I decided to use the existing airbox and route the new air supply through this as this would avoid having to mess around with the airflow sensor and also finding a new filter.  The original plan was to discard the whole airbox and use “elephant” tubing to re-route the air pipe with a straight through filter, this may happen in the future, but for now I decided to use as much of the existing air supply system as possible. The pipes were then fitted in place, first the internal pipe, into the airbox and bracketed in place and sealed with more silicone (picture below left).

inner pipe seal

air box seal

Sealing the connection to the air intake box

Blocking off the old air intake

The airbox was sealed using another piece of soft steel and riveted in place and I cut a hole in the bulkhead side of the airbox for the new air supply pipe.  The sealed hole was surrounded by a liberal coating of silicone sealant (picture above right). How well this will hold up I don’t know, but I will test it and see!

The outer pipe was fed into the hole in the fender and I used a section of radiator hosing from a truck to join the two.  The radiator hosing was slightly conical in shape, and made of extremely tough rubber and allowed for the change in pipe diameter between the outer and inner pipes.  I mounted this in the end of the outer pipe using industrial adhesive and sealant, making sure that it wouldn’t affect the airflow too much.  This was cut to shape and jammed, glued and sealed into the inner pipe as far as possible, with more silicone applied liberally between the inner and outer fenders.

Checking Wing Depth

wing pipe

Checking fender depth

Sealed fender pipe.

The bracket for the top of the pipe was made out of a soft steel trim also taken from the truck body (photos below). This was bent into shape and screwed into the body frame on the outside of the rubber seal running down the edge of the door.  The pipe was then secured in this with two small bolts and given a coat of black paint.

bracket fitting

bracket fitted

Ram Fitting

The top “Ram air” section was then screwed into the top of the pipe (photo above right) with a small amount of silicone used, (avoiding the drainage holes), to seal this in place.

I have used a small plastic plug at the lowest level of the outer pipe to provide drainage for any water or debris that will collect there, although I am not totally sure about this bit, so I may change this and just put some screws into the bottom of the pipe which can be removed to provide the required drainage."

Installation When Retaining Air Suspension
Chris offers the following advice on installing the snorkel on a 4.0 without removing the EAS compressor and control box:

"The approach would depend a lot on whether you want to retain the original air filter box. My original idea was to leave the EAS box in place and re-route the air supply from the end of the airflow sensor using “elephant” tubing and a straight through K&N type filter.  This would then also allow me to have removed the airbox and moved the EAS box slightly towards the front of the car, allowing enough room for the tubing to pass behind it.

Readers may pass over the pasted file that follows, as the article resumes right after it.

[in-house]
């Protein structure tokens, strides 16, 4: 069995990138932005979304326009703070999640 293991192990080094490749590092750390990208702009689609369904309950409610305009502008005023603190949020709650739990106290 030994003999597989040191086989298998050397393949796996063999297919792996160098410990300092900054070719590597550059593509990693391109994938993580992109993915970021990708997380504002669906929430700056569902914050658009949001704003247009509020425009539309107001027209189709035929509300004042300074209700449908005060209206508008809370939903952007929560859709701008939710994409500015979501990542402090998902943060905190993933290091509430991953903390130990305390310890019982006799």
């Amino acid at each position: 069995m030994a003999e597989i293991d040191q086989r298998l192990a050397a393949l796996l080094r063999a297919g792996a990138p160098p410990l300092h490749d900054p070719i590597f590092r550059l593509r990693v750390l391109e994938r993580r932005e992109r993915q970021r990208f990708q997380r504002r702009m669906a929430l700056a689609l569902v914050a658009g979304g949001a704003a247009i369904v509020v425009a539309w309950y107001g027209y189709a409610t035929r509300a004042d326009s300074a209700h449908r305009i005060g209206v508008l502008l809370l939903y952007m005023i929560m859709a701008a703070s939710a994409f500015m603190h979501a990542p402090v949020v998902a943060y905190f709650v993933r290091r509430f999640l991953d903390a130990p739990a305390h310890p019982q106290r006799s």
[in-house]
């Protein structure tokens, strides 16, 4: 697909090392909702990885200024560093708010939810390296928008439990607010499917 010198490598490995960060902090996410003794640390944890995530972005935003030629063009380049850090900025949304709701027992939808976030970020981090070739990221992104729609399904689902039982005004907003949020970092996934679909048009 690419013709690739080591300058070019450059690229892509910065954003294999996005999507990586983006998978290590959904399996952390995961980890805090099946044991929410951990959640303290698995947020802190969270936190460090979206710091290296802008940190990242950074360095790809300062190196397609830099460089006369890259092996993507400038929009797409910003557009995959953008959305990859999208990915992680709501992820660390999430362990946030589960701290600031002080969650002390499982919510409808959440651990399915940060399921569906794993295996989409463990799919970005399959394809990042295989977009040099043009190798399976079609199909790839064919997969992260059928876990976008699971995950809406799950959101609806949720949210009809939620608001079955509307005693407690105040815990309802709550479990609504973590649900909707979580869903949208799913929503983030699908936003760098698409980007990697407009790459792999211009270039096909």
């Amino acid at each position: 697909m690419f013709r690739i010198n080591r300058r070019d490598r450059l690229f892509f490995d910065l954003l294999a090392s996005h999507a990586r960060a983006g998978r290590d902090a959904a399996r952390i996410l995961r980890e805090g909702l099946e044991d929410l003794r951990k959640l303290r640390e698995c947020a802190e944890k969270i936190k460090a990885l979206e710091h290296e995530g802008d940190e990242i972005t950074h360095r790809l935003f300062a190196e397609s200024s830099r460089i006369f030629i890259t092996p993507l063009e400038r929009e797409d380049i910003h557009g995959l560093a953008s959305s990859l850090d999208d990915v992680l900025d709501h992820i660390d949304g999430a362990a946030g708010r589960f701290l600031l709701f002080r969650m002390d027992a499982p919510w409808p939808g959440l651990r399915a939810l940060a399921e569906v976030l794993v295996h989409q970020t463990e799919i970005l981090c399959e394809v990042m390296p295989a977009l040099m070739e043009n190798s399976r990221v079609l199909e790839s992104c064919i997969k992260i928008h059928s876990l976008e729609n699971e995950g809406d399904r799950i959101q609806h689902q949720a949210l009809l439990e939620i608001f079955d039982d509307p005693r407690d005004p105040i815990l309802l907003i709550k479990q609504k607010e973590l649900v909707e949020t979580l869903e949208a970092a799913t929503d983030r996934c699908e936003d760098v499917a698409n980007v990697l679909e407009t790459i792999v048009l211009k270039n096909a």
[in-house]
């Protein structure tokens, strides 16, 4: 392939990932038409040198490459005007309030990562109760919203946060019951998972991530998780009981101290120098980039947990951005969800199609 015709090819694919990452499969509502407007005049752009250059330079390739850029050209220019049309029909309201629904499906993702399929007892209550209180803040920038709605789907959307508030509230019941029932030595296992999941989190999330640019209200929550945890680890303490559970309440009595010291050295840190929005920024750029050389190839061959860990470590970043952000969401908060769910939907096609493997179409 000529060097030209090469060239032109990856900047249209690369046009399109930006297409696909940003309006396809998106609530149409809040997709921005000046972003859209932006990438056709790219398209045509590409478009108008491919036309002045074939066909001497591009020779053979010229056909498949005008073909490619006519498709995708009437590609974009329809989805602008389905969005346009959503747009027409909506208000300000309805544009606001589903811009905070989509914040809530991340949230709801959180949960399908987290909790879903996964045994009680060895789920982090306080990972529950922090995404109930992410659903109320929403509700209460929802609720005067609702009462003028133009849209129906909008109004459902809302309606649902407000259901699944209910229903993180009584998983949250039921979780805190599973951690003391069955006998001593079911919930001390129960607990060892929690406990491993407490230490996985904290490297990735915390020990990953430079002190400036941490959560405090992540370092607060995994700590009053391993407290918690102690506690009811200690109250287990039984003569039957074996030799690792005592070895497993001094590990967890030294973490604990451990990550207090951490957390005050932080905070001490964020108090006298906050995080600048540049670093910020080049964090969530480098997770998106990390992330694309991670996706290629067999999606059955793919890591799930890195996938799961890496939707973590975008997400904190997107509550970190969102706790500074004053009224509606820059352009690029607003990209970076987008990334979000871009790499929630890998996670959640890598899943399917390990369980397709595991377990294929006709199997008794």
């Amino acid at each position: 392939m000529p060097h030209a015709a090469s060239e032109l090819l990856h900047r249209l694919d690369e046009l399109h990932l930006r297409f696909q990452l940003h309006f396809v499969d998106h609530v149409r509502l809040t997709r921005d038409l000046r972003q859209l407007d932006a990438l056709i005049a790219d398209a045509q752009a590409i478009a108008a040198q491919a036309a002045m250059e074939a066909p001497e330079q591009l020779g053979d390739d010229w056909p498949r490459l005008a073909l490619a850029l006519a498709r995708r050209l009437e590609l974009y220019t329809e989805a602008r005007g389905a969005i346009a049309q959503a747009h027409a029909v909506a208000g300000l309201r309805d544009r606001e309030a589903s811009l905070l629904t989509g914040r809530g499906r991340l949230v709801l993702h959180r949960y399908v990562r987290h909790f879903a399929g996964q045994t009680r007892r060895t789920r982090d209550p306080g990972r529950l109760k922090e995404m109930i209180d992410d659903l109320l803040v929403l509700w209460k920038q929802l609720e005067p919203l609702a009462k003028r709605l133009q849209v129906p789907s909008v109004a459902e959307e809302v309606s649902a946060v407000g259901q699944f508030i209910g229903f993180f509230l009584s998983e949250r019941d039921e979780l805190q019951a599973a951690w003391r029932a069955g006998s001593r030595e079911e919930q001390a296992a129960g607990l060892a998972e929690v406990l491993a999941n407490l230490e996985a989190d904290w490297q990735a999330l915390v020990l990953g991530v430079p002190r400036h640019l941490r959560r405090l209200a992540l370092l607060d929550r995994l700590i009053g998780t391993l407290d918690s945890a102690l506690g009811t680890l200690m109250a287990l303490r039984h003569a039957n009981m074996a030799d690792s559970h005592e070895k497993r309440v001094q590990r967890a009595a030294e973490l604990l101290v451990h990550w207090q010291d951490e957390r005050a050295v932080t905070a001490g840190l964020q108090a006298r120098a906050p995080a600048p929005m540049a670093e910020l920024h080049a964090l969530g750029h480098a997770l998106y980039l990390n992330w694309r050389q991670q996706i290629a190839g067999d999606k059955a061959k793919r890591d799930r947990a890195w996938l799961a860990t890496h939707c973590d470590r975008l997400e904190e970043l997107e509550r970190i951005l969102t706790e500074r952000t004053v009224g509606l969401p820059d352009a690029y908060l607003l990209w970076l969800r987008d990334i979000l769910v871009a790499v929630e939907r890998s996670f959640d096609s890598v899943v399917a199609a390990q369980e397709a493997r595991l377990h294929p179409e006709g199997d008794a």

"Another option would have been to continue the pipe further down the outside of the fender, and cut the hole either directly through the fender into the existing airbox intake, or use a smaller diameter pipe in between the two fender sections to join the outer pipe and the airbox, but this would be seriously fiddly and I didn’t want to get into this.

"One more option that did cross my mind was to mount the snorkel on the RHS of the car instead of the left.  On the Rover V8, the whole plenum section is reversible, the bolt pattern is exactly symmetrical, so I did think about turning the plenum around, moving the throttle assembly, and routing a pipe and snorkel out through the RH fender where there is lots of space in the engine bay (on LHD vehicles).

"If you didn’t want to go this far, then there is space to move the EAS box slightly towards the center of the engine bay without disturbing the air lines too much.  This will then allow enough space for a “slightly flattened” pipe to be passed alongside the outer edge of the EAS box towards the bulkhead in a similar way that I did.  This will allow you to keep the original airbox in place and just seal up the existing intake hole above the wheel arch.

"These are the four main ideas I considered before going ahead with the option I chose – of course I was heavily influenced in my decision by the fact that I didn’t need the EAS box in place anymore, so it made life a lot easier for me.  One thing I never really looked at was how easy it would be to move the EAS box to a new location, ultimately all there is going into the airbox are 8 airlines, (I think it’s 8, but I need to check !!), and the two control and sensor cable bundles.  These have quite a lot of slack on them anyway, so it may be possible to turn the EAS box clockwise by 90 degrees and move it right down next the airbox.  This would provide quite a lot more space to play around with."



 Return to Top

Return to Range Rover Outfitting

Return to


If you have corrections, comments or suggestions,  email us.  

Page revised February 9, 2012